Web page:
In recent years Architecture Visualization has boomed as the standard showcase to clients. They can understand better an image than plans. The truth is, ultimately, renders have developed so much that the feelings they give win competitions.

The tools we architects commonly use for our visuals are tightly connected to our workflow. Archicad, Autocad or Revit often include their own rendering system or are connected to external ones with ease.

The boom of Virtual Reality have revealed the necessity of changing our tools. All eyes are on real time rendering software which is the technology that lies behind the videogame industry. It also reveals something, there are some professions merging. Architects, Game Developers, Artists, Engineers or are finding a new common language thanks to the possibilities of the Virtual Worlds. And that something called gamification is not a joke anymore, it’s here to stay.

Stingray by Autodesk

Autodesk is the biggest software maker for architecture, engineering, construction, manufacturing, media and entertainment. Their tools are often the standard in their fields. This computer behemoth is behind AutoCAD, 3D Studio, Maya and Revit among others.

With the expansion of the videogame industry to fields mainly dominated by Autodesk, it was a matter of time they participated in the cake of real time engines. Their solution is not visually striking and its performance is not yet so consolidated but Stingray has direct connection with all the Autodesk suites the US based company acquired during these years. This way it assures the most efficient workflow possible.

Cryengine by Crytek

The German studio Crytek released this technology back in 2004. Their game Far Cry promised a lustful nature, extreme sandbox style and amazing lighting rendering. These are the three main pillars of their engine.

In 2007 they created Crysis, a game that is still a reference in graphic power. Its sequels have also become the benchmark for graphic cards. While is not as widely used as other game engines with every release they set the bar higher to reach. They usually define what the upcoming advances will be. One of the last games using their engine is the visually compelling Everybody’s Gone to the Rapture by The Chinese Room.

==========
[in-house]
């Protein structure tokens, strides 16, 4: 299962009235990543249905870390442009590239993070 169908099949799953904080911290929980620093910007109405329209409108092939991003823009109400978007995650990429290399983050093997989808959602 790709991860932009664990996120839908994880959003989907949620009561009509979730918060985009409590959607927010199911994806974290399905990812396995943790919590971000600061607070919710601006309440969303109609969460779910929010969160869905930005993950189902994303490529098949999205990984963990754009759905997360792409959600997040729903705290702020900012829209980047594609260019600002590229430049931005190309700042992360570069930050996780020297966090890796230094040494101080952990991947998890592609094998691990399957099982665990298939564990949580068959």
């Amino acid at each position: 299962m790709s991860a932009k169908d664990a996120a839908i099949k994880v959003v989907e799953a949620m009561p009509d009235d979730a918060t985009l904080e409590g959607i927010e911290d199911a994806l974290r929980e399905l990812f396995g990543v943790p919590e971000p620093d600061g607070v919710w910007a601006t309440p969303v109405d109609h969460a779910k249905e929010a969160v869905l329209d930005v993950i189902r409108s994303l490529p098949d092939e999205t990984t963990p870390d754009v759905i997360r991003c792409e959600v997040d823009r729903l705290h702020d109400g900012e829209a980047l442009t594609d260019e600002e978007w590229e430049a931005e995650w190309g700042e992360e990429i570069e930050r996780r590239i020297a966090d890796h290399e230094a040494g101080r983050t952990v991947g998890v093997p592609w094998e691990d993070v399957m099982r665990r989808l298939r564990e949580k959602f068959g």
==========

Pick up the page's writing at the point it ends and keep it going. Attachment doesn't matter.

Image from Everybody’s Gone to the Rapture © The Chinese Room

Lumion by Act3D

This Netherlands based independent company is behind Lumion. Their main achievement is the user friendly interface that makes the software widely used. Back in 1998, Act3D was among of the pioneers in the industry. They have been improving their graphic engine since then. With each release they impress us more with what you can do with a few clicks.

Their target are architects and construction companies not very technologically savvy. They have a good workflow implementation and Lumion is compatible with the main design suites. While their export options are not so wide their software is incredibly simple and easy to use. For quick good looking videos, Lumion is completely unbeatable.

Image from Lumion3d.com © Act3D

Unity

Born in 2005 as a flexible and multiplatform game engine. It wasn’t until 2006 when Unity started to gain momentum. The Apple Worldwide Developers Conference acclaimed the software as the runner up for Best Use of Mac OS X Graphics. Since then it been expanding to multiple platforms becoming the standard in iOS and android games. It is even compatible with the last Blackberry OS and Windows 10 Mobile.

During these years, Unity has become the standard the facto for independent game developers. Its flexibility gives Unity a wide base of users and a devoted community. With an unprecedented position for Augmented and Virtual Reality, Unity is the standard tool for the future Hololens

Image from Bedroom Demo © Unity

Unreal Engine by Epic Games

First released with the 1998 game Unreal from Epic. Its advanced visual technology made Graphics Card mainstream. Since then it has become the standard of game engines in blockbusters for PC, Xbox and Playstation.

It was conceived with a modular architecture that could be improved in following iterations. This allowed users to create their own custom modifications and made Unreal one of the first games in having a big community behind.

The last two versions had included tools to tease professionals in other fields such as architects or film makers to try the software. While not as flexible in the output as Unity it empowers non coders with its visual scripting method. It allows to create great visuals and apps compatible with commonly used platforms.

Image from personal portfolio of Anton Palmqvist © All rights reserved

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